Uganda: Integrated energy approach to create energy for all

A newly launched Utilities 2.0 Twaake pilot project unites distributed renewable energy companies in Uganda to provide clean power for all through an integrated energy approach.

Led by Uganda’s largest power utility Umeme, coordinated by Power for All and funded by The Rockefeller Foundation, the Utilities 2.0 Twaake pilot project relies on an integrated energy approach.

Kristina Skierka, Power for All CEO, said: “Neither centralised nor decentralised energy can end energy poverty alone. However, through partnership and leveraging comparative strengths, traditional utilities and innovative DRE companies can create a new frontier in the fight to end energy poverty.”

Only 28% of Uganda’s population can access electricity via the national grid. According to the World Bank, it would take more than 10 million customers for Uganda to achieve universal electricity access. Since the average grid extension connection costs $1,400, if grid extension is the only method of service provision, the required investment would be in the range of $7 billion. This would be nearly 20% of Uganda’s current annual GDP.

The Utilities 2.0 Twaake pilot is designed to at least halve this cost by relying on integrated energy. This combines centralised and decentralised technology including solar home systems, minigrids, grid, and smart grid systems. All are combined into an intelligent and interactive energy network that can deliver customer-centric, clean energy solutions to end energy poverty at the lowest cost, transforming billions of lives faster than isolated approaches.

Using productive use applications to drive energy demand

Selestino Bubungi, Umeme managing director and CEO, said: “Uganda is now facing a challenge of access to clean energy with about half of the population having access, of which 25% are connected to the grid and 26% using off-grid solutions like solar.

“Twaake is coming in to bridge the gap of delivering clean energy to the households. This partnership will ensure that we deliver clean energy to the population in this pilot phase, pick lessons and use it to scale up. The partnership will assist to drive Uganda’s electricity agenda.”

According to recent studies by Duke University and Power for All, connection costs can be reduced by half by reducing upfront capital costs by leveraging a utility’s ability to access cheaper capital while increasing the value of the customers through productive use applications which drive energy demand.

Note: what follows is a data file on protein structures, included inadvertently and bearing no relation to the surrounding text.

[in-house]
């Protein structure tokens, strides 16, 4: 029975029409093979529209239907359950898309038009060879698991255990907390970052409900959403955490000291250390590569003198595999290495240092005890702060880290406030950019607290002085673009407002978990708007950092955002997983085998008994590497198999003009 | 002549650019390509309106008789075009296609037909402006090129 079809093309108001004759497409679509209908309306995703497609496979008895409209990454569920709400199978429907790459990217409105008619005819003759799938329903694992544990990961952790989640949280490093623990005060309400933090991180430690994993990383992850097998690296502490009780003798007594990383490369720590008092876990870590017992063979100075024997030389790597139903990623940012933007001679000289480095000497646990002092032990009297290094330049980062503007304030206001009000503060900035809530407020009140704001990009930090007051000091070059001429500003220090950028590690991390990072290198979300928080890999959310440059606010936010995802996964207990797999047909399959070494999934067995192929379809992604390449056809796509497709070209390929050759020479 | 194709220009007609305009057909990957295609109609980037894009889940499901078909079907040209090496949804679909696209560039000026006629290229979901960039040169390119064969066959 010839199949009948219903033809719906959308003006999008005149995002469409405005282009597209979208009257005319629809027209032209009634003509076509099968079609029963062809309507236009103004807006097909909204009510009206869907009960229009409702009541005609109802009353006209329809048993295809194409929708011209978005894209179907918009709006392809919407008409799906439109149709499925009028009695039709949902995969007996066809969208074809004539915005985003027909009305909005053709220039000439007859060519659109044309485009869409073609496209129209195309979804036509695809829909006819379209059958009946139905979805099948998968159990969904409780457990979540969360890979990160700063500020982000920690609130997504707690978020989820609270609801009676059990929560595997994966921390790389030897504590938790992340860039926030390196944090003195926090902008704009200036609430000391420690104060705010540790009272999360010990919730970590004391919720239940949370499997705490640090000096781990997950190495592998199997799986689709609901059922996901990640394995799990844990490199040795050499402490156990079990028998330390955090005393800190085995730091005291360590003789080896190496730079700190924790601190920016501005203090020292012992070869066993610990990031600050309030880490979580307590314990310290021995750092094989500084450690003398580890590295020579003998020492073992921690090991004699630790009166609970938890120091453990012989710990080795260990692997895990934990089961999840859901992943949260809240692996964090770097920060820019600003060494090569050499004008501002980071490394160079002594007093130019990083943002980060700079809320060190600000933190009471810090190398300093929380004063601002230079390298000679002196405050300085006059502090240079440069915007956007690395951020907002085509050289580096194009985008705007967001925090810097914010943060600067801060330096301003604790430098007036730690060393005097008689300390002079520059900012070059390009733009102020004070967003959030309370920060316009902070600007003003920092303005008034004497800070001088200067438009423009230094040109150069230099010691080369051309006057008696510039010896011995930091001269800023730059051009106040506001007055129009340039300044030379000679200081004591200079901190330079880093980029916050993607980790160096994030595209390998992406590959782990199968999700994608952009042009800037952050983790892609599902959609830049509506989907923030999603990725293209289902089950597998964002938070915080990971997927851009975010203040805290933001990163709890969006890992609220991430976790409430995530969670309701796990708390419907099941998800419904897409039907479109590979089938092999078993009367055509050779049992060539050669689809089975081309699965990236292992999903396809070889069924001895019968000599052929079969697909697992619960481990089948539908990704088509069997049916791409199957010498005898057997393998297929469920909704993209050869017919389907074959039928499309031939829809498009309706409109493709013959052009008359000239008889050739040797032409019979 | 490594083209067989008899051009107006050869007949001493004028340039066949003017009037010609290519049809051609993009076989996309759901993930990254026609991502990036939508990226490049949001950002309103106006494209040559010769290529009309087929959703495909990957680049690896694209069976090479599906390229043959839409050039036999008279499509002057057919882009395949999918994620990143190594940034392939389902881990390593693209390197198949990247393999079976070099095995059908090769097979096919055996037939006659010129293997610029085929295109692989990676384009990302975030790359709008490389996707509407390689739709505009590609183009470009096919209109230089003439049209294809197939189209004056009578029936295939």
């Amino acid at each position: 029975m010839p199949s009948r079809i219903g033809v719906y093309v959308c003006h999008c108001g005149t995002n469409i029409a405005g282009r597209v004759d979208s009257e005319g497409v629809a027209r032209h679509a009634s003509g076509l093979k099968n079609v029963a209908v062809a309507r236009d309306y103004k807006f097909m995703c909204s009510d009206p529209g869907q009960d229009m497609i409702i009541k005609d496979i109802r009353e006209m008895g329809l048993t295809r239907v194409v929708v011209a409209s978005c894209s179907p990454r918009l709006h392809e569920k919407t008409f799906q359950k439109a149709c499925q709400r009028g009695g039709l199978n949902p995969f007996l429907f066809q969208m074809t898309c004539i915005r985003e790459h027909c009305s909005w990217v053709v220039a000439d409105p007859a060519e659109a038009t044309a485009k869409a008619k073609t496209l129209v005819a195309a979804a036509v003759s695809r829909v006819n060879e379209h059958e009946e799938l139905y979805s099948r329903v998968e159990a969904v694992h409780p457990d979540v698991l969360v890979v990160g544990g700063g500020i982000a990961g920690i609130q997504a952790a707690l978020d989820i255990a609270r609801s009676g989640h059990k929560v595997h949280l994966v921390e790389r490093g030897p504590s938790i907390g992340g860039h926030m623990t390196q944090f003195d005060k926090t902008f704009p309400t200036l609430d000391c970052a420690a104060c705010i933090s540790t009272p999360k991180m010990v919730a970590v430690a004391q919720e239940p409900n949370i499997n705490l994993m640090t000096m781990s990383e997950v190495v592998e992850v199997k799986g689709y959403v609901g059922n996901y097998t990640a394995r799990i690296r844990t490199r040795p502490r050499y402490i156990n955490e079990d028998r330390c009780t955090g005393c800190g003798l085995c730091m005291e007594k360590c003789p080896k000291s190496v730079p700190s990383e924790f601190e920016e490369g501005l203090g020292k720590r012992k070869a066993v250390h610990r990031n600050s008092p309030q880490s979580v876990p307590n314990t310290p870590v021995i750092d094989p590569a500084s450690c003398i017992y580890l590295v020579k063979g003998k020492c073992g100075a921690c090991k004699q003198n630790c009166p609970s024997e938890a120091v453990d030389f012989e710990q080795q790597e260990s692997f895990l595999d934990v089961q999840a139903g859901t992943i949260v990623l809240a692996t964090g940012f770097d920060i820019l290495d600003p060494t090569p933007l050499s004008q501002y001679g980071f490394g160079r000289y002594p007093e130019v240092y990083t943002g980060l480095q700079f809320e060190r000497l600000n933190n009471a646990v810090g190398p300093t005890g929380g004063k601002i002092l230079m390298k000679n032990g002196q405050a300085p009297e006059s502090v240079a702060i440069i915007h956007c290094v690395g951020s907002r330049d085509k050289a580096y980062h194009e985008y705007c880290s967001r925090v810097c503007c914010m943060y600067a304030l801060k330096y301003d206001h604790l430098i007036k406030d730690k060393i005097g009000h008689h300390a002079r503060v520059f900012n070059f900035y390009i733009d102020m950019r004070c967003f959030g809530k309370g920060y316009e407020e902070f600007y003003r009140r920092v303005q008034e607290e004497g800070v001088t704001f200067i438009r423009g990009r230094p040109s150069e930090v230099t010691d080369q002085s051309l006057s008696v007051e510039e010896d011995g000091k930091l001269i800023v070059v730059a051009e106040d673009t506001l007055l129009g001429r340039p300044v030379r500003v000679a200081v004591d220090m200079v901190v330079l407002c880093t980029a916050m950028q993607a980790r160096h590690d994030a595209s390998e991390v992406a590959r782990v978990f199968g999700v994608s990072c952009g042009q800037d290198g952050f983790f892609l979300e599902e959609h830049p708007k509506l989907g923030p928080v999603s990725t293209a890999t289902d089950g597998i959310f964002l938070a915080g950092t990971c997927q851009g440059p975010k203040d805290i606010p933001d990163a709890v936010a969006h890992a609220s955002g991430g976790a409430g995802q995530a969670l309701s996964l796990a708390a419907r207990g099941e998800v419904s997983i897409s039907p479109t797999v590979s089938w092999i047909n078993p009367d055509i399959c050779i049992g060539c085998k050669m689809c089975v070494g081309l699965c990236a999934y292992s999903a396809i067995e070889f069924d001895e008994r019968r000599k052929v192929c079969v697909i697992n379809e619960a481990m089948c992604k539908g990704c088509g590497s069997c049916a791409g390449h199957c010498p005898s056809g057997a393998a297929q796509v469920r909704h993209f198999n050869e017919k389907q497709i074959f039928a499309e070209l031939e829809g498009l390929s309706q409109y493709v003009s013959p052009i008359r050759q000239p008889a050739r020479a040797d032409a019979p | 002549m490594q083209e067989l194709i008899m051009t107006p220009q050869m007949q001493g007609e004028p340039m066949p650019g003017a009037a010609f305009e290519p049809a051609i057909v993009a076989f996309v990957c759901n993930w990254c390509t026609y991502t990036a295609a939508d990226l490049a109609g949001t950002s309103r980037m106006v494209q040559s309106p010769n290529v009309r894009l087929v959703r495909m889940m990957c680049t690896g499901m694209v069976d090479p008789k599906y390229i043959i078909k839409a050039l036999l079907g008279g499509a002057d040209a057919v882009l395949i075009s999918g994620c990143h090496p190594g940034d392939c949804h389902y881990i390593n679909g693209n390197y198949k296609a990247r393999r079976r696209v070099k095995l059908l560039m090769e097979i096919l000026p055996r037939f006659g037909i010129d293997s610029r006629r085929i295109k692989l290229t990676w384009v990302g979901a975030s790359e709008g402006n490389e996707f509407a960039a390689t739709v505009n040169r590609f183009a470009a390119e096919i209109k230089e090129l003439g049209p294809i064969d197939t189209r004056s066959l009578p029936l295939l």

Through this integration, electricity customers in Uganda will derive more benefit for each kilowatt of energy consumed. This will create more opportunities for business, education, health, safety, and overall quality of life.

Moving beyond providing only access to energy, to deliver employment

The integrated energy pilot has been deployed across two sites – Nyenje (grid) and Kiwumu (non-grid DRE site). The grid-connected Nyenje has been operational since July 2020 with more than 26% of business to date receiving income generating assets for the purpose of productive use of energy.

Businesses that received asset financing increased their electricity consumption by more than 50% and business revenues have increased by more than 70%.

At the non-grid DRE pilot site a 40kWp minigrid was deployed in Kiwumu in the Mukono district to power 300 households and 60 local businesses.

More than 50% of the businesses in Kiwumu will receive asset financing to help businesses with productive use. By helping customers move beyond access with appliance financing and financial literacy, the pilot project expects to deliver employment and improve incomes across both villages.

Ugandan integrated energy pilot to eventually expand to rest of country

The Utilities 2.0 Twaake pilot sees Uganda join a growing global network of integrated initiatives meant to accelerate access, drive demand and improve overall energy system performance.

Makerere University, several Ugandan companies and Power for All will evaluate the socio-economic benefits of integrated energy and the effectiveness of the business models being tested. The entire consortium will work with the Government of Uganda to achieve Uganda’s first successful interconnected minigrid in June 2022 and identify approaches to replicate and scale so as to accelerate energy access.

Eng. Cecelia Menya the Acting Director Energy Resources of Uganda’s Ministry of Energy and Minerals Development emphasised the importance of public-private sector partnership in development of the energy sector and highlighted the Government’s keen interest to learn from the lessons of this year-long integrated energy pilot project to extend the technology to other parts of the country.

No access to electricity limits ability of people to be part of the economy

In addition to Umeme, the Utilities 2.0 project in Uganda also involves several private sector companies and other leading organisations, including Africa Mini-Grid Developers Association (AMDA), CLASP, CrossBoundary, East African Power, EnerGrow, Equatorial Power, Nxt Grid, Rocky Mountain Institute (RMI), University of Massachusetts Amherst, Duke and Makerere Universities.

Joseph Nganga, The Rockefeller Foundation’s Executive Director for Power & Climate in Africa, said: “Our mission is to rapidly expand access to clean, reliable electricity that empowers people across Africa.

“Without electricity, there is no access to the tools that power business and only limited access to modern healthcare or education. Together with Umeme Limited, Power for All, Equatorial Power, Energrow and East African Power we have a chance to advance a new vision for more rapid and inclusive economic development that lifts millions out of poverty; the commissioning of the first interconnected mini-grid project in Uganda is an important step in our shared mission,” said Nganga.


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